A direction many have to follow on the usually crowded uptown 51st Street platform. Resized photo courtesy of Eye On Transit.
Earlier today I posted a statement the MTA released via e-mail about crowding on the Lexington Avenue subway corridor. I wondered why they suddenly released a statement about an issue that is known by many. It turns out that the office of City Councilman Daniel R. Garodnick released a report about the Lexington Avenue lines. The report was to highlight how crowding is so bad, a decent percentage of riders are not able to board the arriving train. Sewell Chan of the New York Times has more in this report:
The three Lexington Avenue subway lines — the Nos. 4, 5 and 6 — have gotten so crowded that riders are routinely stranded on the platforms during peak periods, unable to board the cars, according to a report released on Wednesday by the office of City Councilman Daniel R. Garodnick, who represents parts of the Upper East Side.
The problem is not new, but Mr. Garodnick said it was probably worse on the East Side lines than anywhere else in the system, citing the passenger-loading guidelines used by New York City Transit, the arm of the Metropolitan Transportation Authority that runs the subways and buses. Mr. Garodnick urged the authority to spare the three lines from the service reductions being contemplated as the authority struggles to close a growing budget deficit.
Even at full capacity — 27 trains per hour — during the morning rush, the two Lexington Avenue express lines, the Nos. 4 and 5, frequently are too full to accommodate all the passengers, who must wait for the next train. Transit guidelines call for a three-square-foot space for each passenger to stand; often, such space is unavailable.
The result, Mr. Garodnick said, is not only commuter frustration, but also lost economic activity, and safety concerns.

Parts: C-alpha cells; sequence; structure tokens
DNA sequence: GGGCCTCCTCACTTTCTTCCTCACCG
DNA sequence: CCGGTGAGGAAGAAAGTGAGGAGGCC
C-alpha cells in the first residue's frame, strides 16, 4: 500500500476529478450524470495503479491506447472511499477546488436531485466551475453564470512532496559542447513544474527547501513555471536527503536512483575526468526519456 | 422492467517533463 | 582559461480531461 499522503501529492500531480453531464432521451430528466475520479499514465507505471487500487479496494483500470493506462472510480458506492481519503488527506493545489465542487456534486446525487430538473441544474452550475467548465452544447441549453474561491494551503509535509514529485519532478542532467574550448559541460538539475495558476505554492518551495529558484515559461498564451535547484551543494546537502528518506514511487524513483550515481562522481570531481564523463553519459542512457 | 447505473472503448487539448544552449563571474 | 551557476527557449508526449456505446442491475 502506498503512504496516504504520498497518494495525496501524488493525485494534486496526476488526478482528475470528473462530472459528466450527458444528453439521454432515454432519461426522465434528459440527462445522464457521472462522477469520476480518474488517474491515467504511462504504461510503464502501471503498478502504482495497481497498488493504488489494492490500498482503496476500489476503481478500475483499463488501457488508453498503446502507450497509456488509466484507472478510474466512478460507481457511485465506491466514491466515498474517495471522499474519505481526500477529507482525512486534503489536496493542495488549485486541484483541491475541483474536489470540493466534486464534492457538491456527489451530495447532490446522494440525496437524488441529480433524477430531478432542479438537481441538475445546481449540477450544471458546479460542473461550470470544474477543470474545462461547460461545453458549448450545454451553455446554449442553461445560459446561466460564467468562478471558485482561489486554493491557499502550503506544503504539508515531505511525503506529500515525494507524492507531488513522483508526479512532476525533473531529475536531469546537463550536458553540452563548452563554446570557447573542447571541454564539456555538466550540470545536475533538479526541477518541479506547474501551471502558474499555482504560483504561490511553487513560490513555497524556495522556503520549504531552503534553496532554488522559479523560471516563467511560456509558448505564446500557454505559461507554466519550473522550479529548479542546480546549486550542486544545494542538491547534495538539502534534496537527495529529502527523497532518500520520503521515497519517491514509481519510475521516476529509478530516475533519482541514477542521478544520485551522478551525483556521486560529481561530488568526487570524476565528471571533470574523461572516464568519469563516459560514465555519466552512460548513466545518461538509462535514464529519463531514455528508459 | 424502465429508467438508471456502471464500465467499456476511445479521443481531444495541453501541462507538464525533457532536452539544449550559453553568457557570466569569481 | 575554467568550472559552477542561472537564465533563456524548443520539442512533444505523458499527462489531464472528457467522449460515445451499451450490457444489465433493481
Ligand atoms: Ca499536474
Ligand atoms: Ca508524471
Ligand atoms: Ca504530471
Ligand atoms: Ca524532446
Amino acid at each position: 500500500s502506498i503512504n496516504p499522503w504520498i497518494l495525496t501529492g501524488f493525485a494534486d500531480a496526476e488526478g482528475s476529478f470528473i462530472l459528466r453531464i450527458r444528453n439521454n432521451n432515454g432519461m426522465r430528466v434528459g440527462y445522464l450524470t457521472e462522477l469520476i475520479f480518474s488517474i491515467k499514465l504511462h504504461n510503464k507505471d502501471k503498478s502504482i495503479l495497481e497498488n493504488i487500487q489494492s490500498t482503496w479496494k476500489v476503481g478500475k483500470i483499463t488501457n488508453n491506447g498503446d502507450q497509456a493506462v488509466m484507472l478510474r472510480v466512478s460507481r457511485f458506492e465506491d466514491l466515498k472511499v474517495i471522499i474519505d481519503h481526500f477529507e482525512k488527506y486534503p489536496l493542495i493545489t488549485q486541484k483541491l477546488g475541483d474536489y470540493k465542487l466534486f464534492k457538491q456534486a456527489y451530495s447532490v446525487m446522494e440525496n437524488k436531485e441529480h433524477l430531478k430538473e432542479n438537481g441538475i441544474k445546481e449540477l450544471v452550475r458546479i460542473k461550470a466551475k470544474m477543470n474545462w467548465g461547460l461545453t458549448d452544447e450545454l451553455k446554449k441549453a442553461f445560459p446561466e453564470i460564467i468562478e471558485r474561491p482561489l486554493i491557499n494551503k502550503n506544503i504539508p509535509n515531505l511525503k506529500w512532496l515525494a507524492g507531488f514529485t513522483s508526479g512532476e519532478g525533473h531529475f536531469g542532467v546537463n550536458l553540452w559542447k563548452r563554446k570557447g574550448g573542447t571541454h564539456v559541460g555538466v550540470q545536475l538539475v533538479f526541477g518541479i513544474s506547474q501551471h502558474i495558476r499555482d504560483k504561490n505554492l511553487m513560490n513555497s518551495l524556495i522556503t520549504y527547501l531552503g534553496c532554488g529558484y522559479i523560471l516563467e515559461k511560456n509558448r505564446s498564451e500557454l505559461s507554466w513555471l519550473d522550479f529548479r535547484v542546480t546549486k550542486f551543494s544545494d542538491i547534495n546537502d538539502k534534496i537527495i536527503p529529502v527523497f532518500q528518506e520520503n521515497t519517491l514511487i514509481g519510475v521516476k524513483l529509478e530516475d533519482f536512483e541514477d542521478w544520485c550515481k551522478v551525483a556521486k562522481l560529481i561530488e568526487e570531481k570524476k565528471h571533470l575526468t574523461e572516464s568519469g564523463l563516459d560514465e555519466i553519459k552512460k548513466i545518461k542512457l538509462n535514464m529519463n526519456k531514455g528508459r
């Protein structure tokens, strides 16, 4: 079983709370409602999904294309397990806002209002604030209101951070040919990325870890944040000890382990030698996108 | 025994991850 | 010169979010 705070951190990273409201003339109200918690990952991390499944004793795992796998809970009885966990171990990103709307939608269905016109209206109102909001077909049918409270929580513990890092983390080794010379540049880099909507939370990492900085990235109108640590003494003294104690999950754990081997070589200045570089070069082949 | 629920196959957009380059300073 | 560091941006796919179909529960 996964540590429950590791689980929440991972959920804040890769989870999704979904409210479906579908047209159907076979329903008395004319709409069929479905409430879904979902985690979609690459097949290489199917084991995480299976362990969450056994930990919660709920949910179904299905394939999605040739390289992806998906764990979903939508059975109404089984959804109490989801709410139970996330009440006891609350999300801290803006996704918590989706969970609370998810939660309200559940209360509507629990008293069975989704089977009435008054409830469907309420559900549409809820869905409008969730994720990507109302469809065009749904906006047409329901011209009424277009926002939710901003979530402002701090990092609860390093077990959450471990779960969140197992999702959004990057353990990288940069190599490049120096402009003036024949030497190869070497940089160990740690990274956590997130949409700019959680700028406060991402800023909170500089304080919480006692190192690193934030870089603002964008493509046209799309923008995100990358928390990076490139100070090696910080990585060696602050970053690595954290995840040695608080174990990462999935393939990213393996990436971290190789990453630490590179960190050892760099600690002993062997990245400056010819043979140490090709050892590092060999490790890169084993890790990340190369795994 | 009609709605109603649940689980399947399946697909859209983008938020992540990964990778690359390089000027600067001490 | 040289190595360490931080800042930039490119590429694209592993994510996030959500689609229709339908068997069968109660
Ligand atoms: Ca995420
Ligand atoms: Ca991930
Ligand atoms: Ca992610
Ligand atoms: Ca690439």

Although the evidence from the report is more suggestive than scientific, the findings suggested heavy crowding.
* More than 130 riders were kept off of each downtown No. 6 train at 77th Street during the morning rush, defined as 8:15 to 9 a.m. On two days, the number of stranded passengers exceeded 400.
* At least 75 commuters were unable to board each No. 4 and 5 train at 59th Street on the nights of Yankees home games in August.
* During the two commuter rush periods, an average of 25 riders were left stranded by every train at the stations observed.
Click here for the complete report.
Well the report issued reveals nothing that millions of riders didn’t already know. However the MTA is not lying when they say that they have maxed out capacity on the corridor. Under the current conditions it would be impossible to add anymore trains. If anything this report just further illustrates why we need a properly setup Second Avenue Subway. What I mean by properly setup is in terms of actual stops & service patterns.
The goal of the SAS should be to encourage riders to use it & you can only do that by providing service that matches the needs of riders. Unfortunately the SAS is over budget & nowhere near being ready to be what it can & needs to be. So for now, riders of the Lexington Avenue subway corridor will continue to suffer.
xoxo Transit Blogger